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Leefstyl | Lifestyle > Kos & Wyn | Food & Wine > Artikels | Features

The angel art of brewing cognac

Engela Neethling - 2008-07-09

CRADOCK – Career farmer, winemaker and Savingnac creator Roger Jorgensen turned his hand to distillation in 1994.

More than a decade of experience and valuable time with cognac mentors Robert Leaute of Remy Martin and Buks Venter of KWV has led to ever increasing specialisation in the art of transforming wild young wines into perfect amber Savingnac de Versailles.

We met Roger at The Tuyshuise at Cradock, where he spoke to an appreciative audience about the art of making cognac. Roger now concentrates only on the distillation and preparation of the 5- and 10-year-old Savingnacs while the 20-year-olds mature. Each release is handcrafted from a single cask and a single vintage. Each one is different, and each one is very special.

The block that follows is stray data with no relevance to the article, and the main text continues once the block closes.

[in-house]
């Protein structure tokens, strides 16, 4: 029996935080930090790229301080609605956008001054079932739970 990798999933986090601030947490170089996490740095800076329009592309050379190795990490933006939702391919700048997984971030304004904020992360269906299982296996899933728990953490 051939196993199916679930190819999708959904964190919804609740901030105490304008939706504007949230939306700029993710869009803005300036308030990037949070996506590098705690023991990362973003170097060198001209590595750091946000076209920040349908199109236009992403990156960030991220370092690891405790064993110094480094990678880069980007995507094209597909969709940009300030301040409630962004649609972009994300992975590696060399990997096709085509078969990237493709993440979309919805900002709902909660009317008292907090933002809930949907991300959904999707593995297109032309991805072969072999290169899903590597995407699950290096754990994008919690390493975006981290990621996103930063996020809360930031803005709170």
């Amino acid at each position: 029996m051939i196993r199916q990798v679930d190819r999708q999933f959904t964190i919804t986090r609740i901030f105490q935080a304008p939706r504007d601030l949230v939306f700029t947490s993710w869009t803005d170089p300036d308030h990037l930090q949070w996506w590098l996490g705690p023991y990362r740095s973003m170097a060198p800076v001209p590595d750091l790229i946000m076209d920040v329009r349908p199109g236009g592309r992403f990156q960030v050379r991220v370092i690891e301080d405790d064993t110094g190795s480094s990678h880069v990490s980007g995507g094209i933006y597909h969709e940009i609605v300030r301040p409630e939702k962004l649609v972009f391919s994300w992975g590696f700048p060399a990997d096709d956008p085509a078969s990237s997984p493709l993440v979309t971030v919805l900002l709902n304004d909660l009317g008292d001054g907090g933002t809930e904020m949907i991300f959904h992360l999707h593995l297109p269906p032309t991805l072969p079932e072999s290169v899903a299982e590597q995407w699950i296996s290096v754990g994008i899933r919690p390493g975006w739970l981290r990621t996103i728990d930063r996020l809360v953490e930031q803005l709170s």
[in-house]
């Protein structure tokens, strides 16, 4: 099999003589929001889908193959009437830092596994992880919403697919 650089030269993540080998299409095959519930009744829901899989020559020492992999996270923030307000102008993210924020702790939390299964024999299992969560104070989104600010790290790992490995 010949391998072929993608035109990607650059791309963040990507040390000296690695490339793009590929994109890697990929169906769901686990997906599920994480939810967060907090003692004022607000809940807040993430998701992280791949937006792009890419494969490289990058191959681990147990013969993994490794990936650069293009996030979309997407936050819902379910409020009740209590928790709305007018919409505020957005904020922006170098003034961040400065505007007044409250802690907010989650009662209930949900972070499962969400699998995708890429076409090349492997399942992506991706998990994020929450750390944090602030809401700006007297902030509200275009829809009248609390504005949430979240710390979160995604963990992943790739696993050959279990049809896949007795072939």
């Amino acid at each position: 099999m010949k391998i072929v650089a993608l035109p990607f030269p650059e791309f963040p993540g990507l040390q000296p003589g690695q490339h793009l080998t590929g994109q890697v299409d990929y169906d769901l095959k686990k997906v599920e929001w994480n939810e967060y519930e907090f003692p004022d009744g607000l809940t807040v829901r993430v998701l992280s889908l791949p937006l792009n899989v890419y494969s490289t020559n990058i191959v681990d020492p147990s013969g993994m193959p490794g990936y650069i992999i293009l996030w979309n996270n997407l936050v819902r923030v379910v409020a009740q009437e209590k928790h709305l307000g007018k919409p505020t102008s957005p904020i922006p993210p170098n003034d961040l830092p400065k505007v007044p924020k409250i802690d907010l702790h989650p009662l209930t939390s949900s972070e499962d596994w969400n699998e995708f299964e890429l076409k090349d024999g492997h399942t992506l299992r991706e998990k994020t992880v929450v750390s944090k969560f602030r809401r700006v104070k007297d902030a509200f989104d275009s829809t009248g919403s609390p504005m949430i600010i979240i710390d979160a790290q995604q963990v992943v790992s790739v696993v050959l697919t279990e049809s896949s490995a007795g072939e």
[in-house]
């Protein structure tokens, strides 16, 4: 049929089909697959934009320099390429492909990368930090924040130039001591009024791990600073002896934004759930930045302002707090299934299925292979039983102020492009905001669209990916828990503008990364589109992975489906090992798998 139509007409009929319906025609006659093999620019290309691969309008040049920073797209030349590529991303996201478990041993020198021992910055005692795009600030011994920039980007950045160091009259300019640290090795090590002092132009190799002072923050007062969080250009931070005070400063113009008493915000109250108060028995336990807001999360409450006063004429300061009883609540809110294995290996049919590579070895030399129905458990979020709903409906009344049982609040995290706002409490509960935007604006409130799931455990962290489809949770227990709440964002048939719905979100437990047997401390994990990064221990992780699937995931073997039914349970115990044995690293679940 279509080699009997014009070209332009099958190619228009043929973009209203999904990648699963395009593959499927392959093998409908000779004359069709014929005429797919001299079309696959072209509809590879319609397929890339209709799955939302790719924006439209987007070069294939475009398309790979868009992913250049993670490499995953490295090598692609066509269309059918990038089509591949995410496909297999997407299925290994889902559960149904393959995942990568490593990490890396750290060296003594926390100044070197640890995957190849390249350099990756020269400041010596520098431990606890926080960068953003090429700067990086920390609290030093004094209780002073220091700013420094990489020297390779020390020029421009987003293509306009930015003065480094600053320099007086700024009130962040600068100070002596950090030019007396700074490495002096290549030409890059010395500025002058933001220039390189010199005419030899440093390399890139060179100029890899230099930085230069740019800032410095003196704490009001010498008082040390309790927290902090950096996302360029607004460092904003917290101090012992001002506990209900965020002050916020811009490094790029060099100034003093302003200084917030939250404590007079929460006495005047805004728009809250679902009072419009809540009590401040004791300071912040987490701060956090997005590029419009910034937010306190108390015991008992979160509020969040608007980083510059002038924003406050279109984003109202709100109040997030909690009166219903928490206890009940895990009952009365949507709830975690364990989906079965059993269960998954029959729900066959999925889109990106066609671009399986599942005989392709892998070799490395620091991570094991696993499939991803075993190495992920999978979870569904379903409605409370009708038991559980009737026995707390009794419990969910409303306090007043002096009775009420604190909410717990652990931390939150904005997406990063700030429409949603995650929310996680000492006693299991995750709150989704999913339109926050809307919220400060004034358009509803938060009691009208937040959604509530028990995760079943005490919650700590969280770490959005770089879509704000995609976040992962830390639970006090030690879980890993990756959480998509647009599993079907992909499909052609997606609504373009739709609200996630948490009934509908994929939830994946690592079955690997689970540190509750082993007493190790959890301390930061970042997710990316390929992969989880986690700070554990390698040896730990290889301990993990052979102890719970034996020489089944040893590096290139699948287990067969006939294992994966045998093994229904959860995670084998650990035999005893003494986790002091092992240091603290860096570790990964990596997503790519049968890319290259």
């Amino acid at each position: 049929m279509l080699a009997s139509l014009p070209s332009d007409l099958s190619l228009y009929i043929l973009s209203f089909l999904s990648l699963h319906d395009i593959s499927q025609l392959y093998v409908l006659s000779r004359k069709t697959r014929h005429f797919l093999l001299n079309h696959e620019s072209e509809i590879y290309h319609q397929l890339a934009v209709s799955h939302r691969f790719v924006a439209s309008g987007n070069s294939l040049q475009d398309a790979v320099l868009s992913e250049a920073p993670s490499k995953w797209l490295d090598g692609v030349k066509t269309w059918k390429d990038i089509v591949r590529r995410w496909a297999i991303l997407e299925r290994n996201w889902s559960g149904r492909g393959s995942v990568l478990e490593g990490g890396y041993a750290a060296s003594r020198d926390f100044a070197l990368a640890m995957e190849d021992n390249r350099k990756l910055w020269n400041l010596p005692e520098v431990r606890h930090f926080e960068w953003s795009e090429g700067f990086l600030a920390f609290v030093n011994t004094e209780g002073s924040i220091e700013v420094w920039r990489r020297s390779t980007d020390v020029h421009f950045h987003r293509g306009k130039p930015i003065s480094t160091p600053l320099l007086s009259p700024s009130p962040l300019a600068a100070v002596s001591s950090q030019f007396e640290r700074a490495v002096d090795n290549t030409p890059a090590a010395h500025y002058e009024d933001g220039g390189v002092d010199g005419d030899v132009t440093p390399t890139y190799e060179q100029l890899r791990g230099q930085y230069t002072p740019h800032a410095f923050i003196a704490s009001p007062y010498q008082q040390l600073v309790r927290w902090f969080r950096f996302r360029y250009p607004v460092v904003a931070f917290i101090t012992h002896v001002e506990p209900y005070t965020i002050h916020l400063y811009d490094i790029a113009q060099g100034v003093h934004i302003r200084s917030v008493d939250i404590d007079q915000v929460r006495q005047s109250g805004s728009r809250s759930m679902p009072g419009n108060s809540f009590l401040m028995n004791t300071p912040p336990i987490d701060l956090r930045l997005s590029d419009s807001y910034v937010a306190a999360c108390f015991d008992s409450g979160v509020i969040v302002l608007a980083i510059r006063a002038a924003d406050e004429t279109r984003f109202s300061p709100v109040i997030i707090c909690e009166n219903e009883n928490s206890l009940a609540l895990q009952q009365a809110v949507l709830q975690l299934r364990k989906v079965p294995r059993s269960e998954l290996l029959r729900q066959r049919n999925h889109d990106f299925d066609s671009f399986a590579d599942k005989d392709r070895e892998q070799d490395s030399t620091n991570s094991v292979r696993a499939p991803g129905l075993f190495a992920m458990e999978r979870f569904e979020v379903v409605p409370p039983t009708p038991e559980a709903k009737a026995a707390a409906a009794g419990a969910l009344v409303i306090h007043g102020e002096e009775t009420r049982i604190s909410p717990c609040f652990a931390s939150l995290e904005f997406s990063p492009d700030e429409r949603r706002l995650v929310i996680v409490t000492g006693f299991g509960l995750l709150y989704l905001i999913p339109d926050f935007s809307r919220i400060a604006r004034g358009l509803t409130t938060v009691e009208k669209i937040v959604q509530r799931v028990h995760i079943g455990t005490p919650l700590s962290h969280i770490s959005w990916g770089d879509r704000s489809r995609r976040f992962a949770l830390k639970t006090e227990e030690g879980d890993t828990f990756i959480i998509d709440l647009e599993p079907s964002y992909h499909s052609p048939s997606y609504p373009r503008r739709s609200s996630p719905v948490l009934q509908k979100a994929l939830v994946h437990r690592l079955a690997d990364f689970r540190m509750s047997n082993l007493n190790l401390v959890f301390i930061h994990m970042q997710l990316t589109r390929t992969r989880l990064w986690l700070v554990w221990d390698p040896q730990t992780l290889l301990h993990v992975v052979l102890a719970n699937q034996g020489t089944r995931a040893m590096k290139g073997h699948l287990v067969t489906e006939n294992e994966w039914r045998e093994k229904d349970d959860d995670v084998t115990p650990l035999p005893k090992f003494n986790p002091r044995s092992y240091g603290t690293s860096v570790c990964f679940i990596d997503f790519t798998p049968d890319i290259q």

Roger and his wife Dawn live on the tiny historical family farm, Versailles, in the heart of Wellington with their five children, numerous animals, and rows of cobwebbed casks of maturing Savingnac.
In the late 17th century Huguenot farmers were drawn to the wild and beautiful Wellington valley by its fertile soils and cool streams. Pierre Cronier was the first owner of Versailles, and in 1688 he began to apply his Gallic flair and wine-growing skills to shape the future of his land.

Versailles and the valley flourished and gained a reputation for fine wines and brandies which still endures today. Cultivated in the shadow of the Limietberg, and watered by its gentle rains, the vines yield grapes perfect for Savingnac. The farms along the river boast fine Cape farmsteads, rich in history and shaded by oaks under which tales are still told of the passion and romance of the early farmer’s life.

Versailles is such a farm. Roger and Dawn thrive on the rich history that connects the years. Their passion is to perfect the ancient art of distillation brought from Cognac to the valley by the old Settlers. The Jorgensons' secluded property in the heart of Wellington is dedicated solely to this passion. The result is Savingnac de Versailles.